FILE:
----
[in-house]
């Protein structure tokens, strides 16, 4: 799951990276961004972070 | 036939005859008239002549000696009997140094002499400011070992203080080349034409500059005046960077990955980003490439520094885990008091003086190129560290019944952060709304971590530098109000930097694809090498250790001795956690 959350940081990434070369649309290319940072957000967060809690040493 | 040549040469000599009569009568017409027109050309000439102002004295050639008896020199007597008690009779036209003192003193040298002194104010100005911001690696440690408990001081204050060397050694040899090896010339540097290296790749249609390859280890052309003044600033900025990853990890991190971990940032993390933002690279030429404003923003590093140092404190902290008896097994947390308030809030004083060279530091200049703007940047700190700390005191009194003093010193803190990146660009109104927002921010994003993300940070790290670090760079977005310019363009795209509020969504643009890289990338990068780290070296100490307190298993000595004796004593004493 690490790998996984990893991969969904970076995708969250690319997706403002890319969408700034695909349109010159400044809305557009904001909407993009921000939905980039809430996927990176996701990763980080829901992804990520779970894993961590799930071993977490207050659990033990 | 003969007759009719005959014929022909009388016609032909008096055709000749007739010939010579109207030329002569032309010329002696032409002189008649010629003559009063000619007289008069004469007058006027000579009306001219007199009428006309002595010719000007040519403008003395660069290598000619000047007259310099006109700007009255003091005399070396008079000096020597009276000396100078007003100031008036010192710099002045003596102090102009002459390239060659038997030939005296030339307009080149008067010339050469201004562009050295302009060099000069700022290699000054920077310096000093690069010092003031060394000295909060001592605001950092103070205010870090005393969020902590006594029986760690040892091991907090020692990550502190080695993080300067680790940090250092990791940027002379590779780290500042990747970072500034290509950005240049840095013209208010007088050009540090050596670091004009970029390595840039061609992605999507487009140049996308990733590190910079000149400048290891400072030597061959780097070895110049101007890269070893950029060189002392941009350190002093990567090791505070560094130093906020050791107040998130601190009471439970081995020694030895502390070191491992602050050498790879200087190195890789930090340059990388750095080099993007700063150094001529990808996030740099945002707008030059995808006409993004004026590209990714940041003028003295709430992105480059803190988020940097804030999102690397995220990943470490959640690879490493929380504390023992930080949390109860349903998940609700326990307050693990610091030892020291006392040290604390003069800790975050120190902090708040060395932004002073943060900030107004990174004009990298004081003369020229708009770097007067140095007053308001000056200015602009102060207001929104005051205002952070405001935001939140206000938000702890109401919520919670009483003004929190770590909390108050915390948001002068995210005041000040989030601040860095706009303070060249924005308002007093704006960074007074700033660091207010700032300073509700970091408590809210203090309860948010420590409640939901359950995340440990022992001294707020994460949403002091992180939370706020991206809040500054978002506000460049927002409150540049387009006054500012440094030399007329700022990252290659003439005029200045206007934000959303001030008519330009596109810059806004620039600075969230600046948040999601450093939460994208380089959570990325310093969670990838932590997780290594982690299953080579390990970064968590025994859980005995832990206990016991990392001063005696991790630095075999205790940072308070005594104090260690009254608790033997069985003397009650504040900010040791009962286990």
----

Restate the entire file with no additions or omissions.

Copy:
[in-house]
């Protein structure tokens, strides 16, 4: 799951990276961004972070 | 036939005859008239002549000696009997140094002499400011070992203080080349034409500059005046960077990955980003490439520094885990008091003086190129560290019944952060709304971590530098109000930097694809090498250790001795956690 959350940081990434070369649309290319940072957000967060809690040493 | 040549040469000599009569009568017409027109050309000439102002004295050639008896020199007597008690009779036209003192003193040298002194104010100005911001690696440690408990001081204050060397050694040899090896010339540097290296790749249609390859280890052309003044600033900025990853990890991190971990940032993390933002690279030429404003923003590093140092404190902290008896097994947390308030809030004083060279530091200049703007940047700190700390005191009194003093010193803190990146660009109104927002921010994003993300940070790290670090760079977005310019363009795209509020969504643009890289990338990068780290070296100490307190298993000595004796004593004493 690490790998996984990893991969969904970076995708969250690319997706403002890319969408700034695909349109010159400044809305557009904001909407993009921000939905980039809430996927990176996701990763980080829901992804990520779970894993961590799930071993977490207050659990033990 | 003969007759009719005959014929022909009388016609032909008096055709000749007739010939010579109207030329002569032309010329002696032409002189008649010629003559009063000619007289008069004469007058006027000579009306001219007199009428006309002595010719000007040519403008003395660069290598000619000047007259310099006109700007009255003091005399070396008079000096020597009276000396100078007003100031008036010192710099002045003596102090102009002459390239060659038997030939005296030339307009080149008067010339050469201004562009050295302009060099000069700022290699000054920077310096000093690069010092003031060394000295909060001592605001950092103070205010870090005393969020902590006594029986760690040892091991907090020692990550502190080695993080300067680790940090250092990791940027002379590779780290500042990747970072500034290509950005240049840095013209208010007088050009540090050596670091004009970029390595840039061609992605999507487009140049996308990733590190910079000149400048290891400072030597061959780097070895110049101007890269070893950029060189002392941009350190002093990567090791505070560094130093906020050791107040998130601190009471439970081995020694030895502390070191491992602050050498790879200087190195890789930090340059990388750095080099993007700063150094001529990808996030740099945002707008030059995808006409993004004026590209990714940041003028003295709430992105480059803190988020940097804030999102690397995220990943470490959640690879490493929380504390023992930080949390109860349903998940609700326990307050693990610091030892020291006392040290604390003069800790975050120190902090708040060395932004002073943060900030107004990174004009990298004081003369020229708009770097007067140095007053308001000056200015602009102060207001929104005051205002952070405001935001939140206000938000702890109401919520919670009483003004929190770590909390108050915390948001002068995210005041000040989030601040860095706009303070060249924005308002007093704006960074007074700033660091207010700032300073509700970091408590809210203090309860948010420590409640939901359950995340440990022992001294707020994460949403002091992180939370706020991206809040500054978002506000460049927002409150540049387009006054500012440094030399007329700022990252290659003439005029200045206007934000959303001030008519330009596109810059806004620039600075969230600046948040999601450093939460994208380089959570990325310093969670990838932590997780290594982690299953080579390990970064968590025994859980005995832990206990016991990392001063005696991790630095075999205790940072308070005594104090260690009254608790033997069985003397009650504040900010040791009962286990």